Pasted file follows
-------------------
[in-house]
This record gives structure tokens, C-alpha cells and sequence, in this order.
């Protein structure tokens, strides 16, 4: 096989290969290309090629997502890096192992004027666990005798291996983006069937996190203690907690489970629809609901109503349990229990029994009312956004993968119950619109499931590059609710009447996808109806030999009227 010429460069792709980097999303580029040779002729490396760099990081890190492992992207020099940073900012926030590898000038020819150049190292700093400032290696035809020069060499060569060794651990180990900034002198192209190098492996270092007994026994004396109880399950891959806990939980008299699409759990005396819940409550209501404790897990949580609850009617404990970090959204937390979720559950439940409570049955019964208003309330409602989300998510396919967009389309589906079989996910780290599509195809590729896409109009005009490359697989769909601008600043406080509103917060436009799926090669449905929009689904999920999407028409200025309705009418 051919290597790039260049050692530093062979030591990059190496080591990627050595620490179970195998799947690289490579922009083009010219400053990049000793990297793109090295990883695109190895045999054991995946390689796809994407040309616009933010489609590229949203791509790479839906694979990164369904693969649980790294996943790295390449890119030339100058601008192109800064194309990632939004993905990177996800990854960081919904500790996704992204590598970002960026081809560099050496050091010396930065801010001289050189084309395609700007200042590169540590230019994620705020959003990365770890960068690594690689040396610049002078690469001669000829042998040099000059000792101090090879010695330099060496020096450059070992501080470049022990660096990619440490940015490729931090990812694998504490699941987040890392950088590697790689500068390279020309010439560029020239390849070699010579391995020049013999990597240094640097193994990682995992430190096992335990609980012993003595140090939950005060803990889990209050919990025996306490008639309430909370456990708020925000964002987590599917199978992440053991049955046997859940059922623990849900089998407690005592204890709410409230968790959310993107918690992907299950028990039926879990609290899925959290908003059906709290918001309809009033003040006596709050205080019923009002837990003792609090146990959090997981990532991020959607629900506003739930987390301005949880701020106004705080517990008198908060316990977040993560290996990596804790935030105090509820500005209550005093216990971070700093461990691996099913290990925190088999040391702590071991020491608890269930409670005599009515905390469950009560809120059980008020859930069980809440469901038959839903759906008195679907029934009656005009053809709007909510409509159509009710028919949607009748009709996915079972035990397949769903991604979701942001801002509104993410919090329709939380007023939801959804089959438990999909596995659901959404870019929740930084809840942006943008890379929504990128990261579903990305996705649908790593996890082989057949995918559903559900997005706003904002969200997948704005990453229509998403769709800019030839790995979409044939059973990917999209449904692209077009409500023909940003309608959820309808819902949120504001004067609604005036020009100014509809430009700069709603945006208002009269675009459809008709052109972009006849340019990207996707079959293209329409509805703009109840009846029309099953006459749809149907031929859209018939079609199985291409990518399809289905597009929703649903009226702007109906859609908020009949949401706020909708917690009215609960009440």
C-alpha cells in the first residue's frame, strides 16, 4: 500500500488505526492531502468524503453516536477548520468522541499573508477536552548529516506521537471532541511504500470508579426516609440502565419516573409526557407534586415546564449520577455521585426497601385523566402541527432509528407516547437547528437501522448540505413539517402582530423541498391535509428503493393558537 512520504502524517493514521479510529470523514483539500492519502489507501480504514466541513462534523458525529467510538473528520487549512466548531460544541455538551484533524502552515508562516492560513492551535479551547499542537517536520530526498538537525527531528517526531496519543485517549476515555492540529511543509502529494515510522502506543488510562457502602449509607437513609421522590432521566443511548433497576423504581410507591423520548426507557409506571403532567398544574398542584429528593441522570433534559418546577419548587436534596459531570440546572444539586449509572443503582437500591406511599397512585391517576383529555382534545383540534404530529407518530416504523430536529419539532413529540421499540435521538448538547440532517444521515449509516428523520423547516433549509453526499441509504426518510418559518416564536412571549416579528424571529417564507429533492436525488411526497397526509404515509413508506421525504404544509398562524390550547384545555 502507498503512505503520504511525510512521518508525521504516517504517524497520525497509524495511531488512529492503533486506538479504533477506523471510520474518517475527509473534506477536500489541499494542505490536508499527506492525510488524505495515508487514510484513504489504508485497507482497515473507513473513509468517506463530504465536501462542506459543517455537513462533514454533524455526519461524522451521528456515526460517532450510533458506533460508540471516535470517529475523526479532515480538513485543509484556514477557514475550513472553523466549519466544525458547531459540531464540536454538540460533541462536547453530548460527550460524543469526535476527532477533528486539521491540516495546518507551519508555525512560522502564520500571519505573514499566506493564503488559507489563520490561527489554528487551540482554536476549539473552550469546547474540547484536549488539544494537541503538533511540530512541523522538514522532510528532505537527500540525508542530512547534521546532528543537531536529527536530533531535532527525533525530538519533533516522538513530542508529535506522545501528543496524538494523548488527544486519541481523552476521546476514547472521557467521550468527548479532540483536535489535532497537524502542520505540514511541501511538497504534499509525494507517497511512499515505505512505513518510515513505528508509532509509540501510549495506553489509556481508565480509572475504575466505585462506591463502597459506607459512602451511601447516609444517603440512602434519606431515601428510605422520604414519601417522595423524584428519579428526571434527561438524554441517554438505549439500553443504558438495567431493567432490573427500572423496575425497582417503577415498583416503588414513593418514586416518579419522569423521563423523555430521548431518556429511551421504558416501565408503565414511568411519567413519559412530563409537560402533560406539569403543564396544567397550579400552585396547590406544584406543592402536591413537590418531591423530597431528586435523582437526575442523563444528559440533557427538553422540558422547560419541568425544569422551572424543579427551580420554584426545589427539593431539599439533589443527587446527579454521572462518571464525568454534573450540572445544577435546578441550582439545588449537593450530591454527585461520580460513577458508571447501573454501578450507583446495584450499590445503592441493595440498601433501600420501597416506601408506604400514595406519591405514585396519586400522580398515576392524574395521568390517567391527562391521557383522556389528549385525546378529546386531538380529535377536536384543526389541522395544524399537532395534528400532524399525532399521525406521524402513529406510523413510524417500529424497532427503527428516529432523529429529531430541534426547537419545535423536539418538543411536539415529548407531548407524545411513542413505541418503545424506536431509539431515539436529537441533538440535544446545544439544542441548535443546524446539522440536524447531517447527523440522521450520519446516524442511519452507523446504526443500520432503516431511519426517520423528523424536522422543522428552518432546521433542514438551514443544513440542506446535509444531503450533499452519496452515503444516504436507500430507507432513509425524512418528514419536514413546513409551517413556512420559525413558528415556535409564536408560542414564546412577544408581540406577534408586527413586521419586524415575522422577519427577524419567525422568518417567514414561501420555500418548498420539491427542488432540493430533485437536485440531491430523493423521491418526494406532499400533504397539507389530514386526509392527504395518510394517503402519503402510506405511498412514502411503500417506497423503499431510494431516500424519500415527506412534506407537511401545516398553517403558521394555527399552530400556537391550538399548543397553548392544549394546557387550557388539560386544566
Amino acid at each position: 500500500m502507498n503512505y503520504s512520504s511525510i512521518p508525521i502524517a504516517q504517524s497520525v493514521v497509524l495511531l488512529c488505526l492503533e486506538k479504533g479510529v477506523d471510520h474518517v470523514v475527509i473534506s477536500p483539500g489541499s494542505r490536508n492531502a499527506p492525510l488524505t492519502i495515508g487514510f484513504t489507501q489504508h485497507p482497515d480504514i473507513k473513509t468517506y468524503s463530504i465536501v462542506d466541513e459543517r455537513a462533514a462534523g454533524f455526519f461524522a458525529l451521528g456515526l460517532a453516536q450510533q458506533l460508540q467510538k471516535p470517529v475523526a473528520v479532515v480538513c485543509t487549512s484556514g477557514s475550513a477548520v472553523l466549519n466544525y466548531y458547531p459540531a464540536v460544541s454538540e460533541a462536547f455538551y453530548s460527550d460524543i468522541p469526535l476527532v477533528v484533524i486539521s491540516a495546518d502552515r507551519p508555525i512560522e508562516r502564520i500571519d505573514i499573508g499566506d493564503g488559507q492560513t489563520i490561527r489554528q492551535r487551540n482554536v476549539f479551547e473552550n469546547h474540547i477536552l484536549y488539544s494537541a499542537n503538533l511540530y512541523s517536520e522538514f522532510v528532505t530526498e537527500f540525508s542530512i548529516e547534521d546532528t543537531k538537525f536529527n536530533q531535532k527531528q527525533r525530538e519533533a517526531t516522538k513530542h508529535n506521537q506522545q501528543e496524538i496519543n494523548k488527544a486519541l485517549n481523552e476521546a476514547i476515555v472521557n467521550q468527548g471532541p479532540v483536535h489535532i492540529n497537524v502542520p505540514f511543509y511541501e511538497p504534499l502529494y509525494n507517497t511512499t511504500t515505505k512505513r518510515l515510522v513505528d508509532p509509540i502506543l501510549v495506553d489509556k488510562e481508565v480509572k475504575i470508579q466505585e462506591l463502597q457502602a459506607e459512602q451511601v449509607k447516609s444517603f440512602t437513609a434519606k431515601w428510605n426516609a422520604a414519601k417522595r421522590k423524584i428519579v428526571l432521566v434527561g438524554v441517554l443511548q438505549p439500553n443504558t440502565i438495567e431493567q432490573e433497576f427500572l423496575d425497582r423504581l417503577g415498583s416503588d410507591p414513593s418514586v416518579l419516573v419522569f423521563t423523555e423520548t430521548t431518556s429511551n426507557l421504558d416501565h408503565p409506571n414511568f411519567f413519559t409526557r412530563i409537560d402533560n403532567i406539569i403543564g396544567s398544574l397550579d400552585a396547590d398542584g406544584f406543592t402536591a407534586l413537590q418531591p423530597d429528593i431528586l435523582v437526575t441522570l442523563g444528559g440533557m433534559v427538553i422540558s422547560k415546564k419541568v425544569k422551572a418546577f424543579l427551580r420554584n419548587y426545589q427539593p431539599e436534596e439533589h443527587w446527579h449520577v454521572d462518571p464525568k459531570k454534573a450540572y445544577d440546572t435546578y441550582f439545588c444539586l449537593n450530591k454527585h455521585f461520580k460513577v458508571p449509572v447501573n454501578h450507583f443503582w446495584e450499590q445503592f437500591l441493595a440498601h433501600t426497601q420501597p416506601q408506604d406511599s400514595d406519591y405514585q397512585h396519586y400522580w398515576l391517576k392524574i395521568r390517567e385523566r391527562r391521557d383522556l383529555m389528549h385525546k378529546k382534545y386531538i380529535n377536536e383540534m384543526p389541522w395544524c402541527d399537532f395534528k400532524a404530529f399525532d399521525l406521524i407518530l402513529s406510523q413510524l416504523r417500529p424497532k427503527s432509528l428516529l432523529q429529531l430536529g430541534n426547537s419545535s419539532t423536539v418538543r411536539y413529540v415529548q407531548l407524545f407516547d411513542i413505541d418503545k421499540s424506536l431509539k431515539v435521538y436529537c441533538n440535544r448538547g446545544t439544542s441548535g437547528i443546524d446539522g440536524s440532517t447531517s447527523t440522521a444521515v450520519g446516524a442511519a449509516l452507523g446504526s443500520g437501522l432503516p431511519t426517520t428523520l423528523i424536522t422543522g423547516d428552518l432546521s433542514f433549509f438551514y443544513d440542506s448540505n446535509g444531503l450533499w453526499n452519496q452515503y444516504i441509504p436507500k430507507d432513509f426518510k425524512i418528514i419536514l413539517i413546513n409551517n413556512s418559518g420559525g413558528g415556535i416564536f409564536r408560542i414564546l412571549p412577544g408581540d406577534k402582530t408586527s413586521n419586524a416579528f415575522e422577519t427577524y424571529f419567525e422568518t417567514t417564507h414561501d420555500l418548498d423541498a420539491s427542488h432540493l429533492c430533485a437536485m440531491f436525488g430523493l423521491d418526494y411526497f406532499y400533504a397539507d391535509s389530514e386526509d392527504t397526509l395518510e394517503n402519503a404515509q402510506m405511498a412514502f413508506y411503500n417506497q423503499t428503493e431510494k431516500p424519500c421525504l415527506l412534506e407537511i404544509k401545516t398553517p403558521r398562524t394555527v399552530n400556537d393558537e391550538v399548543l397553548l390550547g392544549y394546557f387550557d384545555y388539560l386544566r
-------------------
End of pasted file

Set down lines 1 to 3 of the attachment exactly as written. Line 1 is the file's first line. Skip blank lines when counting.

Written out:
[in-house]
This record gives structure tokens, C-alpha cells and sequence, in this order.
């Protein structure tokens, strides 16, 4: 096989290969290309090629997502890096192992004027666990005798291996983006069937996190203690907690489970629809609901109503349990229990029994009312956004993968119950619109499931590059609710009447996808109806030999009227 010429460069792709980097999303580029040779002729490396760099990081890190492992992207020099940073900012926030590898000038020819150049190292700093400032290696035809020069060499060569060794651990180990900034002198192209190098492996270092007994026994004396109880399950891959806990939980008299699409759990005396819940409550209501404790897990949580609850009617404990970090959204937390979720559950439940409570049955019964208003309330409602989300998510396919967009389309589906079989996910780290599509195809590729896409109009005009490359697989769909601008600043406080509103917060436009799926090669449905929009689904999920999407028409200025309705009418 051919290597790039260049050692530093062979030591990059190496080591990627050595620490179970195998799947690289490579922009083009010219400053990049000793990297793109090295990883695109190895045999054991995946390689796809994407040309616009933010489609590229949203791509790479839906694979990164369904693969649980790294996943790295390449890119030339100058601008192109800064194309990632939004993905990177996800990854960081919904500790996704992204590598970002960026081809560099050496050091010396930065801010001289050189084309395609700007200042590169540590230019994620705020959003990365770890960068690594690689040396610049002078690469001669000829042998040099000059000792101090090879010695330099060496020096450059070992501080470049022990660096990619440490940015490729931090990812694998504490699941987040890392950088590697790689500068390279020309010439560029020239390849070699010579391995020049013999990597240094640097193994990682995992430190096992335990609980012993003595140090939950005060803990889990209050919990025996306490008639309430909370456990708020925000964002987590599917199978992440053991049955046997859940059922623990849900089998407690005592204890709410409230968790959310993107918690992907299950028990039926879990609290899925959290908003059906709290918001309809009033003040006596709050205080019923009002837990003792609090146990959090997981990532991020959607629900506003739930987390301005949880701020106004705080517990008198908060316990977040993560290996990596804790935030105090509820500005209550005093216990971070700093461990691996099913290990925190088999040391702590071991020491608890269930409670005599009515905390469950009560809120059980008020859930069980809440469901038959839903759906008195679907029934009656005009053809709007909510409509159509009710028919949607009748009709996915079972035990397949769903991604979701942001801002509104993410919090329709939380007023939801959804089959438990999909596995659901959404870019929740930084809840942006943008890379929504990128990261579903990305996705649908790593996890082989057949995918559903559900997005706003904002969200997948704005990453229509998403769709800019030839790995979409044939059973990917999209449904692209077009409500023909940003309608959820309808819902949120504001004067609604005036020009100014509809430009700069709603945006208002009269675009459809008709052109972009006849340019990207996707079959293209329409509805703009109840009846029309099953006459749809149907031929859209018939079609199985291409990518399809289905597009929703649903009226702007109906859609908020009949949401706020909708917690009215609960009440």